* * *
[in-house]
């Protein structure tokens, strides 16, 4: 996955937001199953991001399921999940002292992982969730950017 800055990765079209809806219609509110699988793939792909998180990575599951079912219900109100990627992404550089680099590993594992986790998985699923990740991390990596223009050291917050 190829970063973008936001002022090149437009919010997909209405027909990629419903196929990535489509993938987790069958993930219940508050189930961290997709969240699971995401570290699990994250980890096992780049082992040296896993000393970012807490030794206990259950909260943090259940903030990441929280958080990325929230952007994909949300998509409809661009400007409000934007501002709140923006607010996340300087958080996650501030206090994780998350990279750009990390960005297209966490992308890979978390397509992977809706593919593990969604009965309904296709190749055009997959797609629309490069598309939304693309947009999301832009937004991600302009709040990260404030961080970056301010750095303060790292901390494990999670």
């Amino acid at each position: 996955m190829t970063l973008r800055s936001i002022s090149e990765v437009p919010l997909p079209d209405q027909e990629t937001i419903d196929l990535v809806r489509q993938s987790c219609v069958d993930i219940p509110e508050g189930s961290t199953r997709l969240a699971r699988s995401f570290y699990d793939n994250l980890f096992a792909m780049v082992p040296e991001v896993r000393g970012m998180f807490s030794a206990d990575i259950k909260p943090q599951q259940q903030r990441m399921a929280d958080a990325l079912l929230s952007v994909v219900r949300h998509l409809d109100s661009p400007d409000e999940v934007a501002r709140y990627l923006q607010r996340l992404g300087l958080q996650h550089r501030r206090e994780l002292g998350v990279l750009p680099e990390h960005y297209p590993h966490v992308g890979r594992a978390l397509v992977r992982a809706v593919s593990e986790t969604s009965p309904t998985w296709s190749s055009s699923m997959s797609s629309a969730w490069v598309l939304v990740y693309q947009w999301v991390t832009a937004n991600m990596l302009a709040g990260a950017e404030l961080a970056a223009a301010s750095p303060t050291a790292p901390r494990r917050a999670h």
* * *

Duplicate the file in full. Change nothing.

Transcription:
[in-house]
């Protein structure tokens, strides 16, 4: 996955937001199953991001399921999940002292992982969730950017 800055990765079209809806219609509110699988793939792909998180990575599951079912219900109100990627992404550089680099590993594992986790998985699923990740991390990596223009050291917050 190829970063973008936001002022090149437009919010997909209405027909990629419903196929990535489509993938987790069958993930219940508050189930961290997709969240699971995401570290699990994250980890096992780049082992040296896993000393970012807490030794206990259950909260943090259940903030990441929280958080990325929230952007994909949300998509409809661009400007409000934007501002709140923006607010996340300087958080996650501030206090994780998350990279750009990390960005297209966490992308890979978390397509992977809706593919593990969604009965309904296709190749055009997959797609629309490069598309939304693309947009999301832009937004991600302009709040990260404030961080970056301010750095303060790292901390494990999670």
């Amino acid at each position: 996955m190829t970063l973008r800055s936001i002022s090149e990765v437009p919010l997909p079209d209405q027909e990629t937001i419903d196929l990535v809806r489509q993938s987790c219609v069958d993930i219940p509110e508050g189930s961290t199953r997709l969240a699971r699988s995401f570290y699990d793939n994250l980890f096992a792909m780049v082992p040296e991001v896993r000393g970012m998180f807490s030794a206990d990575i259950k909260p943090q599951q259940q903030r990441m399921a929280d958080a990325l079912l929230s952007v994909v219900r949300h998509l409809d109100s661009p400007d409000e999940v934007a501002r709140y990627l923006q607010r996340l992404g300087l958080q996650h550089r501030r206090e994780l002292g998350v990279l750009p680099e990390h960005y297209p590993h966490v992308g890979r594992a978390l397509v992977r992982a809706v593919s593990e986790t969604s009965p309904t998985w296709s190749s055009s699923m997959s797609s629309a969730w490069v598309l939304v990740y693309q947009w999301v991390t832009a937004n991600m990596l302009a709040g990260a950017e404030l961080a970056a223009a301010s750095p303060t050291a790292p901390r494990r917050a999670h």